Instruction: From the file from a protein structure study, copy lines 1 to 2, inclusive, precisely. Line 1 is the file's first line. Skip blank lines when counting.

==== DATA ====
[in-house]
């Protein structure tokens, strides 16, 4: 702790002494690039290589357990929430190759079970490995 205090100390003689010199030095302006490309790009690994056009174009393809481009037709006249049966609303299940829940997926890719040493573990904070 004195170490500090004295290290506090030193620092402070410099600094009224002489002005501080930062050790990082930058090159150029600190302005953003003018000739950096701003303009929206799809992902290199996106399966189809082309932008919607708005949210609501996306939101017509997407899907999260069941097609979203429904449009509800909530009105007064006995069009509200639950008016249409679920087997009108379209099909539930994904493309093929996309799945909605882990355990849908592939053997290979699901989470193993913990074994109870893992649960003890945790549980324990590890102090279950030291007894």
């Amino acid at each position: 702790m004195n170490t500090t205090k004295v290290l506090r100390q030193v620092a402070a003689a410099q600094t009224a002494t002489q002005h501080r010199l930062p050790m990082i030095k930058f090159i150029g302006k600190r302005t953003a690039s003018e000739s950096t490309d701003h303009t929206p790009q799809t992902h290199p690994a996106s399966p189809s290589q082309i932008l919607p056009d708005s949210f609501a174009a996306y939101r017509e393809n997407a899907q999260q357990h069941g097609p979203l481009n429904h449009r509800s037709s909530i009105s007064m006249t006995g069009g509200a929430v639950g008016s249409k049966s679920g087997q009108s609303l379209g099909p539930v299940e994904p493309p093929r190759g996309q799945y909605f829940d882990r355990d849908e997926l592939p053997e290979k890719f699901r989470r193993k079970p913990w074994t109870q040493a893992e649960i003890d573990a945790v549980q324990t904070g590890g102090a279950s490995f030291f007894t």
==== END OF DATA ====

[in-house]
């Protein structure tokens, strides 16, 4: 702790002494690039290589357990929430190759079970490995 205090100390003689010199030095302006490309790009690994056009174009393809481009037709006249049966609303299940829940997926890719040493573990904070 004195170490500090004295290290506090030193620092402070410099600094009224002489002005501080930062050790990082930058090159150029600190302005953003003018000739950096701003303009929206799809992902290199996106399966189809082309932008919607708005949210609501996306939101017509997407899907999260069941097609979203429904449009509800909530009105007064006995069009509200639950008016249409679920087997009108379209099909539930994904493309093929996309799945909605882990355990849908592939053997290979699901989470193993913990074994109870893992649960003890945790549980324990590890102090279950030291007894």